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Salvation Is Not Assured

In new book, leading theologian looks at Church’s teaching

Can a person who has never heard of Christ be saved? If so, why do we need to send missionaries to preach the Gospel in distant lands? These question do not seem to be an urgent concern of many in the Church today, yet Ralph Martin claims that we need to reclaim a missionary spirit if we are to live the faith in full.

Martin is director of Graduate Theology Programs in the New Evangelization at Sacred Heart Seminary in Detroit, and president of Renewal Ministries. His book, Will Many Be Saved?, looks closely at the Second Vatican Council and explains why missionary activity almost died after the Council. He also gives a ringing call for bringing it back, for the sake of the Church and of souls.

Theologian and author Ralph Martin consults with Cardinal Donald Wuerl of Washington, D.C., during Vatican Synod of the New Evangelization.

Fathers for Good spoke with Martin after he returned from the Synod on the New Evangelization at the Vatican, where he was a consultor.

Fathers for Good: In Vatican II, what was new or developed in the Church’s teaching regarding salvation?

Ralph Martin: Lumen Gentium 16 brought into the highest level of magisterial teaching a teaching on the possibility of being saved without hearing the Gospel that had emerged as a theological consensus and had been taught by both Pius IX and Pius XII. It did so in continuity with Scripture and Tradition, and while it spells out clearly that even though it is possible under certain conditions for someone to be saved who hasn’t heard the Gospel (inculpable ignorance, sincerely seeking God, living in fidelity to the light of conscience assisted by grace) this frequently isn’t the case. In the important last three sentences LG 16 introduces the realistic understanding that such people are not living in a neutral environment – nor are any of us – but the world, the flesh and the devil “very often” lead us to join the “many” on the broad path that leads to destruction. So for the sake of the salvation of such as these, it is urgent that we evangelize and invite people to discover the “narrow way” of Christ and the Church and find eternal life.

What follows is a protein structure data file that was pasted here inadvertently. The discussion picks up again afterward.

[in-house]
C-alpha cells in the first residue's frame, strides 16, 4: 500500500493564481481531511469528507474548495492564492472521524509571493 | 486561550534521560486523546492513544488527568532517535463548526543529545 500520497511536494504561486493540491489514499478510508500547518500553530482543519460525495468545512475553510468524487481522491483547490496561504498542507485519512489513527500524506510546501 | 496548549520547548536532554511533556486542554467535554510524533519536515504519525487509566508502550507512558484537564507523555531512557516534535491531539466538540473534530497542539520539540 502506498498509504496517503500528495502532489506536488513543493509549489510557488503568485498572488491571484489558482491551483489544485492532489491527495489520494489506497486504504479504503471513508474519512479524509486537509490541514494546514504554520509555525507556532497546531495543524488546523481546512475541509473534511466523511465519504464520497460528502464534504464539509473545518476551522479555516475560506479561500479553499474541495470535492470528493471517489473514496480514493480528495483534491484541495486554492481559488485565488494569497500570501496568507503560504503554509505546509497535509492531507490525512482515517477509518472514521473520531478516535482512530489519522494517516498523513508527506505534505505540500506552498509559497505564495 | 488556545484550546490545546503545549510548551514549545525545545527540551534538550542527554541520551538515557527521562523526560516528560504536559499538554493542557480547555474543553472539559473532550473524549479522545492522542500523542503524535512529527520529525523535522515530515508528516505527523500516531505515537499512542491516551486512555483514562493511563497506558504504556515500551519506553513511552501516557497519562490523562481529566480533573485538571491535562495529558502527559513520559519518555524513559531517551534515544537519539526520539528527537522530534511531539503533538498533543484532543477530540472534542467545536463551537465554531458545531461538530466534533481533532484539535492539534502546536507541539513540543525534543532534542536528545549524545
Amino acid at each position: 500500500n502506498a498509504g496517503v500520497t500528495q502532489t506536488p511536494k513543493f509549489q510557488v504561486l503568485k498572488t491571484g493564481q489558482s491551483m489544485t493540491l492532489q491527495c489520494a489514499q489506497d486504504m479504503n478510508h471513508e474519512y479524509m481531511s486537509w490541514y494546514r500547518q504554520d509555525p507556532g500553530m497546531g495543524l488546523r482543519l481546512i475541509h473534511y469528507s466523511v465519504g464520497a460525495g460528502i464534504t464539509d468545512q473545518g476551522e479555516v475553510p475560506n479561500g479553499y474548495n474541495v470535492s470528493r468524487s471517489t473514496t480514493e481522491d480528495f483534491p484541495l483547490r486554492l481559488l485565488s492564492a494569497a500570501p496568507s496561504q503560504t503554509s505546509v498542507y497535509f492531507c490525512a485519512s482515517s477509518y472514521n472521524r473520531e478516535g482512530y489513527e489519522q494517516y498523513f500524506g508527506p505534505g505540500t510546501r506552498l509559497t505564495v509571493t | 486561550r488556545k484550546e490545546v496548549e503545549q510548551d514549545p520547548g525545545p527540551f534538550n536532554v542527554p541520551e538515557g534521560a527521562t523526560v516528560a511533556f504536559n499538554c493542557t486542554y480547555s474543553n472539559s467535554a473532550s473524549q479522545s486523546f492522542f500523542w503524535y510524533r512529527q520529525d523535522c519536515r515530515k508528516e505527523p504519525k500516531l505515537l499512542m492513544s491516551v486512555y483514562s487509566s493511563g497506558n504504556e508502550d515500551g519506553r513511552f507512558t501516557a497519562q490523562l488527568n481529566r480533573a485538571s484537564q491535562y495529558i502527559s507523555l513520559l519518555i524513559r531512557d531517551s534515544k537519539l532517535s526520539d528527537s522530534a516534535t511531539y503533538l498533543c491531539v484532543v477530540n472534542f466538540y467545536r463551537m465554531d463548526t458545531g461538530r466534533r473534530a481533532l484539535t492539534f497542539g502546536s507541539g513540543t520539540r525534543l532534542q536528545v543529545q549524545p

FFG: How has Vatican II been used to undermine missionary activity?

Martin: Every post-Vatican II document on evangelization has bemoaned the confusion that still exists about whether or not it is still important to carry out missionary work. This is partly due to new emphases in the Council documents such as the Decree on Ecumenism and the Decree on Non-Christian Religions, which have raised doubts in peoples’ minds about whether it is still important for people to become Catholics or even Christians. Widely promoted theological theories have contributed to this confusion, which is why I spent two chapters of my book addressing these unsound theological currents that are not in harmony with Scripture, Tradition or the authentic teaching of Vatican II.

FFG: How can we reclaim missionary direction and zeal?

Martin: If we understand that people’s eternal salvation is at stake – which is what my book tries to make clear – we will make every effort in prayer, the witness of our own lives, and the words we speak to those we care about, to help them to repent, believe, be baptized if they are not already, and live a committed life in the Catholic Church. What is also important is that we cultivate our own relationship with the Lord, and open ourselves to the “new Pentecost” that recent popes have been encouraging us to pray for. The Holy Spirit can instill in us if we desire it, a desire to share Christ with others, just as he did for the Apostles after Pentecost.

FFG: Will many be saved or few? Can we know?

Martin: Only God knows how many will be saved. The multiple indications that we find in Scripture are that many will be saved, but it also would not be surprising, given what Scripture says in other instances, that many may be lost. But, let’s see what we can do to cut down that number by our lives of holiness and our commitment to the work of evangelization!

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